In March, the ICC indicted Russian President Vladimir Putin and his commissioner for children’s rights for allegedly ordering the abduction of Ukrainian children, a war crime.

The ICC is also documenting alleged war crimes in what the ICC’s chief prosecutor, Karim Khan, on Friday referred to as the State of Palestine. Israel does not recognise Palestine or the ICC’s jurisdiction on what it considers its territory.

“The US and UK support the Israeli view. So it would be very difficult for these states now to argue, ‘Yes, the ICC has jurisdiction over Russians who commit crimes in Ukraine, but no, it does not have jurisdiction over Israelis who commit crimes in Palestine,’” said Marko Milanovic, a professor of public international law at Reading University.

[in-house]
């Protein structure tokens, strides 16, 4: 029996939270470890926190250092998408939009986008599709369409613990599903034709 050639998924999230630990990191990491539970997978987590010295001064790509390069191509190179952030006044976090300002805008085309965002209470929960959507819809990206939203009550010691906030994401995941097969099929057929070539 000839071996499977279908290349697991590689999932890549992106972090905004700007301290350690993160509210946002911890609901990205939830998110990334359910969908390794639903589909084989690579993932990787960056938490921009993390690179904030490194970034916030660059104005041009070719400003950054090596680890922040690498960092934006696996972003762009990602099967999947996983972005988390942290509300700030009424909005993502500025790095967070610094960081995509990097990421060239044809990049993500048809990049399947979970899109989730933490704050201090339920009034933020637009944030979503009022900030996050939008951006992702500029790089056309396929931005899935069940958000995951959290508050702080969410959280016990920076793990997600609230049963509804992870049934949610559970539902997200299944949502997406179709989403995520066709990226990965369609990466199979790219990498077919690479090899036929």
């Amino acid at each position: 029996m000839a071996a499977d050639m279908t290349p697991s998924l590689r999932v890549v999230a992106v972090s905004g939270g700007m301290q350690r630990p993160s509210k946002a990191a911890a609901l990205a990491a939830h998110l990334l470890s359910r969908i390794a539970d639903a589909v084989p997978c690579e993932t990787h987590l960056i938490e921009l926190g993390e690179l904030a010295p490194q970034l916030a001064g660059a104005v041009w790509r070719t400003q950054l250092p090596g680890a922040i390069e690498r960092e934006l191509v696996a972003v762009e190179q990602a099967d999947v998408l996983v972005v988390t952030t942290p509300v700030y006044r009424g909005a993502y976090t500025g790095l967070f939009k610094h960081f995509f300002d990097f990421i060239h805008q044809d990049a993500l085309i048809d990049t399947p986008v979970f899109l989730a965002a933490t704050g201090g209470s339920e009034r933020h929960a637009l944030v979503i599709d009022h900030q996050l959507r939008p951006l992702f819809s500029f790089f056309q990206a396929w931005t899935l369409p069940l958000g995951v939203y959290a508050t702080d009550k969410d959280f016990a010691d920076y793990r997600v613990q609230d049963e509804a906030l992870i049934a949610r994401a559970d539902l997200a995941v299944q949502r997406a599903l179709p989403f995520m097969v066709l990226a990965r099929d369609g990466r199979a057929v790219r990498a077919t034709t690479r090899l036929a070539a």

The US-UK view is clearly opposed by several Muslim-majority nations and some countries in the Global South.

Five of them – South Africa, Bangladesh, Bolivia, Comoros and Djibouti – asked Khan to investigate and prosecute suspected crimes in Gaza.

The Global South’s more ambivalent view of Russia’s actions has further ramifications for Ukraine.

For a year, Ukraine has led an international effort to set up a special court that will try Russia for its war of aggression – a crime under the UN Charter. To create this court, Ukraine needs to win a two-thirds majority in the UN General Assembly.

“For that court to have any chance of being remotely legitimate and successful, it needs to get support not just from Western allies of Ukraine but also from the nonaligned/Global South countries,” Milanovic told Al Jazeera.